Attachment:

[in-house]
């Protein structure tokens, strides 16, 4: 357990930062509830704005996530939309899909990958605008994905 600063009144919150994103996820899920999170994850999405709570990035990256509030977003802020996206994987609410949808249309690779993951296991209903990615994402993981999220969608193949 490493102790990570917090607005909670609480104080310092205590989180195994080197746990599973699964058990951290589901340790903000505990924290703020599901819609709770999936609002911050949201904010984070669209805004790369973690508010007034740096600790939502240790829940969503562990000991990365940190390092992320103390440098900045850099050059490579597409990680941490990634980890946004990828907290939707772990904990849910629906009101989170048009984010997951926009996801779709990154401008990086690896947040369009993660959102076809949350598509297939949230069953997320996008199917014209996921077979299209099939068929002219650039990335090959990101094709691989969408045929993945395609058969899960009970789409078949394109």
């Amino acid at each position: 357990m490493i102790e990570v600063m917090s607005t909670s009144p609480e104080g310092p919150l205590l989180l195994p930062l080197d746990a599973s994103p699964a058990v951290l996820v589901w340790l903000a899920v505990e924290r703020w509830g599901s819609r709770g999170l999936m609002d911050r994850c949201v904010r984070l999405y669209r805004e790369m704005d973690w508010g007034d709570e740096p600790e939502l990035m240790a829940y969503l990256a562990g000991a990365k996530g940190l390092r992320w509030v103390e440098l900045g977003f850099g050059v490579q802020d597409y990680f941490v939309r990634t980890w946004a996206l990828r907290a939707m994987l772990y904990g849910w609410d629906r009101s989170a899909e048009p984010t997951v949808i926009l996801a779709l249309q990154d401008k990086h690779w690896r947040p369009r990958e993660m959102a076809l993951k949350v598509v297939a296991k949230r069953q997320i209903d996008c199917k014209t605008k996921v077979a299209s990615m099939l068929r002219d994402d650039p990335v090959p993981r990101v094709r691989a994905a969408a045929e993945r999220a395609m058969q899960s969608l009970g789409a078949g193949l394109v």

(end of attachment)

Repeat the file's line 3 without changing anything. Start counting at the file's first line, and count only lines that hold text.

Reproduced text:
């Amino acid at each position: 357990m490493i102790e990570v600063m917090s607005t909670s009144p609480e104080g310092p919150l205590l989180l195994p930062l080197d746990a599973s994103p699964a058990v951290l996820v589901w340790l903000a899920v505990e924290r703020w509830g599901s819609r709770g999170l999936m609002d911050r994850c949201v904010r984070l999405y669209r805004e790369m704005d973690w508010g007034d709570e740096p600790e939502l990035m240790a829940y969503l990256a562990g000991a990365k996530g940190l390092r992320w509030v103390e440098l900045g977003f850099g050059v490579q802020d597409y990680f941490v939309r990634t980890w946004a996206l990828r907290a939707m994987l772990y904990g849910w609410d629906r009101s989170a899909e048009p984010t997951v949808i926009l996801a779709l249309q990154d401008k990086h690779w690896r947040p369009r990958e993660m959102a076809l993951k949350v598509v297939a296991k949230r069953q997320i209903d996008c199917k014209t605008k996921v077979a299209s990615m099939l068929r002219d994402d650039p990335v090959p993981r990101v094709r691989a994905a969408a045929e993945r999220a395609m058969q899960s969608l009970g789409a078949g193949l394109v």